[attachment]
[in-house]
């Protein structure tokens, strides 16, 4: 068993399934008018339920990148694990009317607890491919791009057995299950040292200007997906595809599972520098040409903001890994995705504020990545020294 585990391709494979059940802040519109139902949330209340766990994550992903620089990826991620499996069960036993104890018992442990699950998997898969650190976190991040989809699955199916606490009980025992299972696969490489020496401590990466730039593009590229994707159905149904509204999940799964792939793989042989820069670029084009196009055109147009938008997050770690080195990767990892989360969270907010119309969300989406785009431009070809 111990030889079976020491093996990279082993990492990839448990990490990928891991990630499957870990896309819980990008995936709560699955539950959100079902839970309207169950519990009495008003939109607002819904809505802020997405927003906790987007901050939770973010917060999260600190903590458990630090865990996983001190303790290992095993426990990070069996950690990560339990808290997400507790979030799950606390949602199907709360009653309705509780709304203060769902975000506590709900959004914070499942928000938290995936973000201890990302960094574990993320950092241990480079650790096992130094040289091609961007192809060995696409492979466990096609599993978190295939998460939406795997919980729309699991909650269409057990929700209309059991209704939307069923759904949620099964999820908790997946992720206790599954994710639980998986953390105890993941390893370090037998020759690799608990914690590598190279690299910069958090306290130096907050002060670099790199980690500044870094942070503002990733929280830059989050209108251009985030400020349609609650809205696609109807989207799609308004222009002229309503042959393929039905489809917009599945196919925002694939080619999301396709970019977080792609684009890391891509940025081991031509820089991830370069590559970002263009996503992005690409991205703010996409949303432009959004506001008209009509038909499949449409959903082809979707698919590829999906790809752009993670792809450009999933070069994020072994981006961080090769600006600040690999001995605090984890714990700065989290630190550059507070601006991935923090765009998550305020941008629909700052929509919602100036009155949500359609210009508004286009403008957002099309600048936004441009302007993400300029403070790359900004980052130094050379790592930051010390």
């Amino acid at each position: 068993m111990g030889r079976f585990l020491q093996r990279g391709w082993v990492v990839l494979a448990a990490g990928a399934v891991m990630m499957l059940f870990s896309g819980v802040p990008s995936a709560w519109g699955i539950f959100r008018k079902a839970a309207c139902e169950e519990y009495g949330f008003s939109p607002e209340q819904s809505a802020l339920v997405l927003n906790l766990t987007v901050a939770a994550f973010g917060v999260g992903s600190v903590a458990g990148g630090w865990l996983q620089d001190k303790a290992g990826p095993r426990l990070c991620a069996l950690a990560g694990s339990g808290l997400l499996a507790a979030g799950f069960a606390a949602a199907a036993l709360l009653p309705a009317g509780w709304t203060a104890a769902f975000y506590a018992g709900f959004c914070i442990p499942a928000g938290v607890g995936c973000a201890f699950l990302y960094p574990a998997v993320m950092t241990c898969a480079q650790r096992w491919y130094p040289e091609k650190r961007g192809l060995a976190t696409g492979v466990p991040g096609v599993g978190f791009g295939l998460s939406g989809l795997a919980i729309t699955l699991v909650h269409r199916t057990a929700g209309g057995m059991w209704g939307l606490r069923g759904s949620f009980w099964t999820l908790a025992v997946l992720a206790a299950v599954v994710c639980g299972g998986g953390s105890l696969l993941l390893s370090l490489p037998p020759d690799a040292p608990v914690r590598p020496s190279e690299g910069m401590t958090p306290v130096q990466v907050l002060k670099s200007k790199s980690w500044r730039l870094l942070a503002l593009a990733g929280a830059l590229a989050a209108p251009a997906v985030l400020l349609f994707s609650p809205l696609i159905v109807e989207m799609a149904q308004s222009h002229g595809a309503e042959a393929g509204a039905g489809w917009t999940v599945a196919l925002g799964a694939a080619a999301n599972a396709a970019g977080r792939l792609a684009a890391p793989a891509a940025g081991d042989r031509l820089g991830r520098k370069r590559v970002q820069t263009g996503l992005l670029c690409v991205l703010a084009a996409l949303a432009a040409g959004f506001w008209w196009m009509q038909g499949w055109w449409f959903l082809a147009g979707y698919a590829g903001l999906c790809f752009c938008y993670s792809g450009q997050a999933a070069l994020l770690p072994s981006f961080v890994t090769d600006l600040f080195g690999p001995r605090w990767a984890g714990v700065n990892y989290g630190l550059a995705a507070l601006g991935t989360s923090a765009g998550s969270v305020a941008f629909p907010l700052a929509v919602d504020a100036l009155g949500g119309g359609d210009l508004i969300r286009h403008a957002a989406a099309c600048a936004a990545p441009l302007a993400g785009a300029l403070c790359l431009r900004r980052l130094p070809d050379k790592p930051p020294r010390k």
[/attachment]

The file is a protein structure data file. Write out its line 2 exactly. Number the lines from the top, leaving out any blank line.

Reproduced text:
């Protein structure tokens, strides 16, 4: 068993399934008018339920990148694990009317607890491919791009057995299950040292200007997906595809599972520098040409903001890994995705504020990545020294 585990391709494979059940802040519109139902949330209340766990994550992903620089990826991620499996069960036993104890018992442990699950998997898969650190976190991040989809699955199916606490009980025992299972696969490489020496401590990466730039593009590229994707159905149904509204999940799964792939793989042989820069670029084009196009055109147009938008997050770690080195990767990892989360969270907010119309969300989406785009431009070809 111990030889079976020491093996990279082993990492990839448990990490990928891991990630499957870990896309819980990008995936709560699955539950959100079902839970309207169950519990009495008003939109607002819904809505802020997405927003906790987007901050939770973010917060999260600190903590458990630090865990996983001190303790290992095993426990990070069996950690990560339990808290997400507790979030799950606390949602199907709360009653309705509780709304203060769902975000506590709900959004914070499942928000938290995936973000201890990302960094574990993320950092241990480079650790096992130094040289091609961007192809060995696409492979466990096609599993978190295939998460939406795997919980729309699991909650269409057990929700209309059991209704939307069923759904949620099964999820908790997946992720206790599954994710639980998986953390105890993941390893370090037998020759690799608990914690590598190279690299910069958090306290130096907050002060670099790199980690500044870094942070503002990733929280830059989050209108251009985030400020349609609650809205696609109807989207799609308004222009002229309503042959393929039905489809917009599945196919925002694939080619999301396709970019977080792609684009890391891509940025081991031509820089991830370069590559970002263009996503992005690409991205703010996409949303432009959004506001008209009509038909499949449409959903082809979707698919590829999906790809752009993670792809450009999933070069994020072994981006961080090769600006600040690999001995605090984890714990700065989290630190550059507070601006991935923090765009998550305020941008629909700052929509919602100036009155949500359609210009508004286009403008957002099309600048936004441009302007993400300029403070790359900004980052130094050379790592930051010390």